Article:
Harvard College students had mixed reactions — ranging from support to frustration — to a Faculty of Arts and Sciences proposal that would make changes to course enrollment and grading basis timelines.
The proposal, discussed at a Tuesday FAS meeting, would advance the deadline for enrolling in courses without instructor permission to the second Monday of the semester and the deadline for enrolling with permission to the third Monday. The last day to drop courses would remain the fifth Monday of the semester.
The proposal would also allow students to change their grading basis in a course to pass-fail as late as the eleventh Monday of the semester.
Omar E. Darwish ’26 said the extended pass-fail deadline would be “useful” because it would allow more for students to decide whether a class “is actually worth really trying for.”
“Sometimes you can better allocate your resources and time elsewhere,” Darwish said. “So I think that extending the deadline will actually be pretty helpful.”
Taybah A. Crorie ’25 said while the proposal might be more logistically intensive, she favors a later deadline for adding and dropping courses.
“Other than logistically keeping track of dates being more difficult, I think as long as the drop date is kept later on — or as far back as possible — that’s fine,” she said.
The proposed changes follow students’ first enrollment period since the College switched to prior-term course registration, which required student to select their spring term classes last semester. Prior to the change — implemented after a 2022 FAS vote — students chose their courses in the weeks immediately before the start of each semester. The vote also axed shopping week, which allowed students to sample courses during the first week of classes.
Isabel A. Eddy ’24 said delaying the deadline to change their grading basis in a class would allow students to better project their performance.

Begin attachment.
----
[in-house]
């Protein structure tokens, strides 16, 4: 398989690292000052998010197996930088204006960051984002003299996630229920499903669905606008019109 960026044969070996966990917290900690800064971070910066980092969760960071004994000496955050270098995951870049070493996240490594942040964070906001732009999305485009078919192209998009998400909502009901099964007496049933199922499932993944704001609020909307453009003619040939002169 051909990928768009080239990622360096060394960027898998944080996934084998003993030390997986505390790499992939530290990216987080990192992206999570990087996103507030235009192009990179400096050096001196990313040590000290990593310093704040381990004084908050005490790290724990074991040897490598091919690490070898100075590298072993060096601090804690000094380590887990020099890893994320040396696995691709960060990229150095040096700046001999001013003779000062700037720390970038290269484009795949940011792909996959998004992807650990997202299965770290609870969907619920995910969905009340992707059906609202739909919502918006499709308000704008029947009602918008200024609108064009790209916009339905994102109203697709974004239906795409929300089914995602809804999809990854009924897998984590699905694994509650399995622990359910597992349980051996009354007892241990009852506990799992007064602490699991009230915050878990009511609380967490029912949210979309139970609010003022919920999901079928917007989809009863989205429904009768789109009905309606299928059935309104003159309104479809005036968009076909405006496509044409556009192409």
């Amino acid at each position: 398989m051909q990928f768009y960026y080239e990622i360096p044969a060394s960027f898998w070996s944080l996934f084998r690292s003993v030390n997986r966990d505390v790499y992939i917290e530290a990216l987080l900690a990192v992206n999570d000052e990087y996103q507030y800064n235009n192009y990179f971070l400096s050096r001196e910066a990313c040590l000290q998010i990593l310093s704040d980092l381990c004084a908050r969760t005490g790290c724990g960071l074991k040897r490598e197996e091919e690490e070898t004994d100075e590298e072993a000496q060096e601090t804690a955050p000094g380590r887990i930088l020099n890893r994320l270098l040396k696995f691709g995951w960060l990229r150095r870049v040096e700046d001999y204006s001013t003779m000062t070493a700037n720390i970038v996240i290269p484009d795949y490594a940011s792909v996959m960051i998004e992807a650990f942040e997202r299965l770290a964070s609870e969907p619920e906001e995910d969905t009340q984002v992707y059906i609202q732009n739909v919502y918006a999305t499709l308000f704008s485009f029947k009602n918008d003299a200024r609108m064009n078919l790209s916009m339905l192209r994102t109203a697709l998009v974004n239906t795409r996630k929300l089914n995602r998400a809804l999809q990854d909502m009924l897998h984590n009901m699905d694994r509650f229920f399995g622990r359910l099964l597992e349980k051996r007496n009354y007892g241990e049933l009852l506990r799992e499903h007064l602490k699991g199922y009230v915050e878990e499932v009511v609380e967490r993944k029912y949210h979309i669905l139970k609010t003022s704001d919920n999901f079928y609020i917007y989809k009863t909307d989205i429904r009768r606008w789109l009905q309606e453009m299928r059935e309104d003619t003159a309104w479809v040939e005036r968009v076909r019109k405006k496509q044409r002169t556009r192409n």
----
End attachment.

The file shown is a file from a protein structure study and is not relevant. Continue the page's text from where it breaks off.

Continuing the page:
“Especially because sometimes in classes where you have limited assignments, you don’t actually know what the assignment or grading is gonna be like until after a couple of weeks have already passed,” Eddy added.
Still, Eddy said, her main concern with registration is prior-term enrollment.
“The past three years were definitely a lot easier than this one. It is a little stressful to try to choose classes in the middle of midterms,” Eddy said.
Duncan O. Glew ’25 said the flexibility in choosing and modifying courses offered by the College was a major reason he applied to Harvard but added that recent changes to registration have curbed that flexibility.
“It feels like a lot of those advantages have rolled back over the years, and that weakens the value proposition for me,” he said.
Darwish said he was less concerned about the proposed changes to the add-drop period.
“Even if they do move the add-drop deadline up, I feel like we already know the classes that we’re sort of gonna be taking,” he said.
Crorie said the prior-term registration model allowed her to be more prepared for the beginning of the Spring semester by contacting professors during the academic year.
“I think especially because professors aren’t receptive to being contacted over winter break, if you register whilst you’re still in school at the end of the fall semester, you can email them,” she said.
Faculty are expected to vote on the proposal in a meeting next month.